Before a move, there are plenty of rather predictable steps to make things easier. And then there are those other, more elusive things that only moms like me who have moved often can share.
I’ve adopted several helpful habits when faced with a move to help reduce the risk for emotional meltdowns—and I’m not just referring to the kids here! Moving, well, takes a lot of composure and having insider-knowledge will only help you be a better person (read: less crazy) through the chaos. If you’re lucky, you may even do it gracefully. Forgetting to pack the hysterics will be the best thing you do in your move.
When the ink on your new job contract has dried and the likely move morphs into the category of certainly, there’ll be so much noise and confusion you can hardly hear yourself think. I’ve got a few ideas to get through the fog.
1. Start hoarding boxes, bags and newspaper. As soon as you know for sure that you’ll be moving, immediately start squirreling away random boxes, paper and all types of bags. These items become your best friends as you begin the chore of purging. You’ll be sneaking things out of the kids’ rooms to deposit at Goodwill. Apologize later—as in, when you’re moving them into their new rooms.
It’s pretty likely they’ll not even notice the missing stuff. Neither will you miss the stuff you part with. Lighten up, stuff really does weigh you down. You’ll be making hard decisions but getting rid of stuff brings a tingling sense of liberation. Stop and enjoy that moment when it descends on you.
2. Locate every permanent marker in the house. Track down every Sharpie you already have and then look out for sales so that you have an ample supply. Permanent markers help save you time later because you’ll be more likely to label those boxes and bags with as much detail as you have the energy for. Label your heart out—the wordier the better. When you arrive at your new home and you’re looking at a neatly folded mattress pad tucked into zipped plastic storage bag, you’re better off knowing if it’s a queen size for the guest bed or two singles for the kids’ beds before you open it up. Don’t even be tempted to think your recall will be helpful. Trust me, your recall won’t show up in time to be remotely helpful. In fact, it may not even make the move.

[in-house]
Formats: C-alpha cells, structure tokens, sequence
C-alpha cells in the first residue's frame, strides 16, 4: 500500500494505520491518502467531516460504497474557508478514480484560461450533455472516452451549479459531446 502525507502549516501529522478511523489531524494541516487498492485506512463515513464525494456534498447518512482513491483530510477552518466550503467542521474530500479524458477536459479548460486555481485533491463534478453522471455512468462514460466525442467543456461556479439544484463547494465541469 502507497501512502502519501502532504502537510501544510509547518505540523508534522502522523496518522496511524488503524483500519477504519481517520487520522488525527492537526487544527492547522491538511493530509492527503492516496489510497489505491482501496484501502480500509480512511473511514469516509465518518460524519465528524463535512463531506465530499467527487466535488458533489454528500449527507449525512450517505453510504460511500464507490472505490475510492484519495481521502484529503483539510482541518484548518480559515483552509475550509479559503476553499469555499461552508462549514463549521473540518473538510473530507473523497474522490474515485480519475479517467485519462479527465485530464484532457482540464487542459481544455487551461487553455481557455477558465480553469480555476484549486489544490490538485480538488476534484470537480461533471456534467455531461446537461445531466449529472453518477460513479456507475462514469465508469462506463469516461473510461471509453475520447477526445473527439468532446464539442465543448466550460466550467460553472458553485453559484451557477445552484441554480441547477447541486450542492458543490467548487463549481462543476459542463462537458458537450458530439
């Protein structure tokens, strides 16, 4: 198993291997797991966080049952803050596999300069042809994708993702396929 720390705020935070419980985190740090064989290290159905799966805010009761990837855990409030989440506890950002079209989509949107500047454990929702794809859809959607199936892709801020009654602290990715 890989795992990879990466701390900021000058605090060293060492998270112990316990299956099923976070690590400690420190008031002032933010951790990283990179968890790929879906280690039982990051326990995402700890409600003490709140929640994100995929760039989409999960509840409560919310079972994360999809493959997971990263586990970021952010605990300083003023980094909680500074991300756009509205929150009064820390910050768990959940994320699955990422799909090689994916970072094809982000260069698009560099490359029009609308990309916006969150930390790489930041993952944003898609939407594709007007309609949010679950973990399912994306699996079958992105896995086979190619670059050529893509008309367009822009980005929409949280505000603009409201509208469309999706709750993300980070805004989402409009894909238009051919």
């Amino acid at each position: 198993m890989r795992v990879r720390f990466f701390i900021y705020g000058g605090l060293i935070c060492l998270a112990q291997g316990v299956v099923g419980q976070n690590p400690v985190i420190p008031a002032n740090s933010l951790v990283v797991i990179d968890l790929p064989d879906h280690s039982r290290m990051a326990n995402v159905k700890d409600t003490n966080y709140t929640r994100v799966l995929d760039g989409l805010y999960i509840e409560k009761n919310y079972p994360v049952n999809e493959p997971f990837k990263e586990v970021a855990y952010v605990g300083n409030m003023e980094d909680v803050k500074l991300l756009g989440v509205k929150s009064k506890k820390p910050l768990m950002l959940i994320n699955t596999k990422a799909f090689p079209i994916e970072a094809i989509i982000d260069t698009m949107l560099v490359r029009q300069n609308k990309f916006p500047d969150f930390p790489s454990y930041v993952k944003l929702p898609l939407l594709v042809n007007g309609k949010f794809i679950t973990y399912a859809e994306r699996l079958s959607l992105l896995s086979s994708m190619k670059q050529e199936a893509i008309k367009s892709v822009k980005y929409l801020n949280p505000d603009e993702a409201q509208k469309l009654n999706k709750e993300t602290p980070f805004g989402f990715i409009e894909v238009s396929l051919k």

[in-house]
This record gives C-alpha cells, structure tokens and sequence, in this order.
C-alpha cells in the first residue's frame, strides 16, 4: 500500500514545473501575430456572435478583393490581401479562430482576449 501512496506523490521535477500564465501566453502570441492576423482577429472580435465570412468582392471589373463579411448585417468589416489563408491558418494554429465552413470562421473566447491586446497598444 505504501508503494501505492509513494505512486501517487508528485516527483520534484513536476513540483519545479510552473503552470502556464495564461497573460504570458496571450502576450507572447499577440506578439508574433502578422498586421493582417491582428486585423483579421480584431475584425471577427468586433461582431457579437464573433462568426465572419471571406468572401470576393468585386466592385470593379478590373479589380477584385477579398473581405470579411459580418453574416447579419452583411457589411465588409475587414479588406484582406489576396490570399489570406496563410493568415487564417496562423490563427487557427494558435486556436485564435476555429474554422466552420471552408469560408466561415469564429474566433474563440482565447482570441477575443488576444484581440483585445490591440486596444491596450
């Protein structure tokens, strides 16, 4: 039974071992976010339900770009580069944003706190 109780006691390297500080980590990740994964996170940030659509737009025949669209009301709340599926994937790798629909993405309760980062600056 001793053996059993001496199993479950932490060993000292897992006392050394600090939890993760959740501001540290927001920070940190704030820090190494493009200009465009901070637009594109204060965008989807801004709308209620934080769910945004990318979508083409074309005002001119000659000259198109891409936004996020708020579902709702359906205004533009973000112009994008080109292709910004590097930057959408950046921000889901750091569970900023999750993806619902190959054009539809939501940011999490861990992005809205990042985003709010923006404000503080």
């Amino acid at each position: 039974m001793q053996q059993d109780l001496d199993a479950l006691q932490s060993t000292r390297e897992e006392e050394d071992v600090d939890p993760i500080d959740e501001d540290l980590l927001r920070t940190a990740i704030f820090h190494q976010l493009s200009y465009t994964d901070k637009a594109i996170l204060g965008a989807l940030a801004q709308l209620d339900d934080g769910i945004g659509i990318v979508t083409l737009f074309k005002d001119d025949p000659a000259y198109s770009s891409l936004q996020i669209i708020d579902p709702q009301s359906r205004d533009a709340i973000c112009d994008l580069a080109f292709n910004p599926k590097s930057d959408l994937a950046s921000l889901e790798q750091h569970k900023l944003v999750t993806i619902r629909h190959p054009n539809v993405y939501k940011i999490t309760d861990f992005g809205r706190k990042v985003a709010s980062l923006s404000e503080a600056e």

3. Packing tape: You can’t have too much of it. Packing tape allows you to keep things from getting separated. Sometimes the movers will get it all done perfectly and every little screw or attachment will not only arrive (that’s generally not the problem) but will be found. Mostly, various bits & bobs will tend to be illogically packed so you’re on a scavenger hunt to make your various household goods whole. And sometimes, things just don’t show-up. I screwed up on our last move and should have taped over the newly-replaced battery for our daughter’s wall-clock to keep it from jiggling loose in the hands of the packers. The clock showed up just fine, minus the battery. You get what I mean. This stuff doesn’t rise to the level of major but it’s amazing how when multiplied, all of these little missing parts can cost you time, money and your beloved sanity, which will already be in short supply.
4. Stash an arsenal of paper-plates within reach. And plastic spoons and forks. And paper-towels. Your kids are not going to be thinking about how their kitchen messes become a bigger problem as your moving date nears. Take charge and give yourself a break. Restrict use of glassware and go disposable so that you’re not stuck the night before the packers come with a late-night dishwashing party. By this point, your dishwasher should be verboten; hand-washing it will be, a party you’ll wish you could skip. Avoid this scenario by using paper-products the week of your move. You may just be a little less crazy because of it, and your teens will definitely think that’s a good thing.
5. Got gardening gloves? Use them. Cardboard is not your friend, moms. When you’re faced with mountains of boxes, you’ll feel like you may just survive the move if you have your garden gloves to protect your poor hands as they handle vast quantities of that hostile material. Also, handling sharp scissors and/or box-cutters when you’re teetering from exhaustion is dangerous. It’s easy to nick a finger and having even a humble pair of gardening gloves will provide a small degree of protection.
6. Bonus tip: Keep Band-Aids handy. No need to ask why (re-read #5). As you unpack, someone will need one. Trust me. And blood, dirty cardboard and newspaper or packing paper don’t mix. Unpacking towels and smearing blood on them isn’t cool. Stop the flow, stop whining and move on…